In D.R. Horton, Inc. – Denver v. Mountain States Mut. Cas. Co., et al., Civil Action No. 12-CV-01080, the Honorable R. Brooke Jackson issued an order on February 25, 2013, ruling on two motions for determination of a question of law.  That case arose out of an earlier construction defect lawsuit against D.R. Horton, Inc. (“DRH”), involving the work of several subcontractors.  DRH was named as an additional insured on several of the subcontractors’ policies. Those insurance carriers agreed to defend DRH, but then refused to pay or paid only a small portion of DRH’s defense costs. DRH subsequently filed a lawsuit against the carriers, in part, for breach of contract for failing to defend, and bad faith liability under C.R.S. § 10-3-1116. 

The first issue before Judge Jackson was whether or not DRH was a “first party claimant” under C.R.S. § 10-3-1115 and entitled to benefits owed directly to it under an insurance policy.  Mountain States argued that since the underlying litigation arose from claims against DRH, that DRH was not a “first party claimant.”  The Court disagreed, and held that the policies entitled DRH to the benefits of a defense.  Therefore, as a “first party claimant,” DRH was able to maintain an action against the insurers under C.R.S. § 10-3-1116, arising from an unreasonable delay or denial of a claim, and could seek recovery of reasonable attorney fees, court costs, and two times the covered benefit.

DRH also sought a ruling as to whether the multiple accepting insurance carriers each had joint and several duties to defend. The U.S. District Court held in favor of DRH, stating, “the allocation of defense costs is a matter to be worked out among the insurers and, if they cannot do so, then by a court.  The insured does not have to go without a defense or fund its own defense while the insurers argue amongst themselves.” 

Judge Jackson cited an order in the similar matter of D.R. Horton, Inc. – Denver, et al. v. Travelers Indem. Co. of America, et al., Civil Action No. 10-CV-02826, 2012 WL 5363370 (D. Colorado).  That case, now settled, also involved litigation between DRH, an insurance carrier, and several subcontractors that had agreed to obtain additional insured coverage for DRH.  There, the Honorable William J. Martinez issued an order on October 31, 2012, concerning numerous dispositive motions.  Both DRH and Travelers moved for summary judgment on the issue of whether an insurer’s duty to provide a defense is a joint and several obligation.  Judge Martinez stated that while Colorado courts have not affirmatively resolved this issue, sufficient authority indicates that the Colorado Supreme Court, “would hold that each liability insurer has a duty to provide a complete defense, such that a liability insurer who breaches this duty can be found liable for the entire amount of defense fees and costs (and that insurer can then seek equitable contribution from any co-insurer).”  The Court granted DRH’s motion with respect to joint and several liability, holding that DRH was entitled to recover from Travelers its full, uncollected defense fees and costs.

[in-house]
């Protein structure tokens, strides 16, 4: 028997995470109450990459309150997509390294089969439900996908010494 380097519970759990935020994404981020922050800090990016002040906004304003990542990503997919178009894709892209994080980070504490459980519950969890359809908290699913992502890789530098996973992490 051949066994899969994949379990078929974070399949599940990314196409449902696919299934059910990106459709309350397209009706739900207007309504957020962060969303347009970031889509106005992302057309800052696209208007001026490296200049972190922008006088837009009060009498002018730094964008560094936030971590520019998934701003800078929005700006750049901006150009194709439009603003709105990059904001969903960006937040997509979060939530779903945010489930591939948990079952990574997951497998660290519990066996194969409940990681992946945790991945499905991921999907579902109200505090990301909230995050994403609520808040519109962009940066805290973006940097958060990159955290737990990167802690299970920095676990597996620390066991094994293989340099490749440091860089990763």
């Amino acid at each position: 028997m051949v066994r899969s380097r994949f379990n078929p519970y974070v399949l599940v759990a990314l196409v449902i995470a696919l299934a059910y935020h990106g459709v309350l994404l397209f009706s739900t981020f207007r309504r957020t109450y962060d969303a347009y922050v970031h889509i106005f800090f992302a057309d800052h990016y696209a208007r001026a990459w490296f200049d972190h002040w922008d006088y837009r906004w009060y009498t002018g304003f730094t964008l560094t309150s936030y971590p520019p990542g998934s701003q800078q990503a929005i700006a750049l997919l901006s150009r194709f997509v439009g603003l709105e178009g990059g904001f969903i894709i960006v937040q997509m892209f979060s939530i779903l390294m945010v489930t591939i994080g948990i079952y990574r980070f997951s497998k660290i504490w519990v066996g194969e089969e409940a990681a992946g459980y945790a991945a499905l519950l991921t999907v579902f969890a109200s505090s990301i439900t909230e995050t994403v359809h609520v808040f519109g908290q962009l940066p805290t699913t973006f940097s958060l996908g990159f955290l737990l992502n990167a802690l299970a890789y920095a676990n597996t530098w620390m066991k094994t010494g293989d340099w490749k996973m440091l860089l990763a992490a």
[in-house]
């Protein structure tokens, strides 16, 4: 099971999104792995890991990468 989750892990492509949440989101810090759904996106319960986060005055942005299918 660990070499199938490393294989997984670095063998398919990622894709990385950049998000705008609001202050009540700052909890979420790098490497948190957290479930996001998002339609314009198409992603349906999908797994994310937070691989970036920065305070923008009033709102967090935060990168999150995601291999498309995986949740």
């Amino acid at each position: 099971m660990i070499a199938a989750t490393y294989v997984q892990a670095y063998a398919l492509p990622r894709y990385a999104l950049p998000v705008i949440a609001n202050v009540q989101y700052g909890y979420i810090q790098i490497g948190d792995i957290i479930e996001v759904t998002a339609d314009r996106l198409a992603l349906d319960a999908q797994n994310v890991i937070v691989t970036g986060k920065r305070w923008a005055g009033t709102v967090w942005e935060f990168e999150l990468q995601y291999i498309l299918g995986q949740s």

Another issue in Judge Martinez’ order denied a motion for summary judgment brought by a subcontractor, seeking to limit a broad duty to defend arising from a failure to procure insurance as it had agreed. Travelers brought claims for contribution against several of DRH’s subcontractors on the underlying project.  One of the subcontractors, Ark Construction (“Ark”), moved for summary judgment, arguing that (1) it was not a “co-insurer” of the builder; and (2) if it was, it did not insure the same risk as the insurance carrier.  The subcontract required Ark to carry insurance naming DRH as an additional insured, but Ark failed to do so.  The U.S. District Court held that, due to Ark’s breach, Ark assumed a complete duty to defend DRH (resulting in potential joint and several liability for each insurer).  Here, the Court relied on Steamboat Dev. Corp. v. Bacjac Indus., Inc., 701 P.2d 127 (Colo. App. 1985), and Richmond v. Grabowski, 781 P.2d 192, 194 (Colo. App. 1989), which held, In general, the party who agrees to procure the insurance and fails to do so assumes the position of the insurer and, thus, the risk of loss.”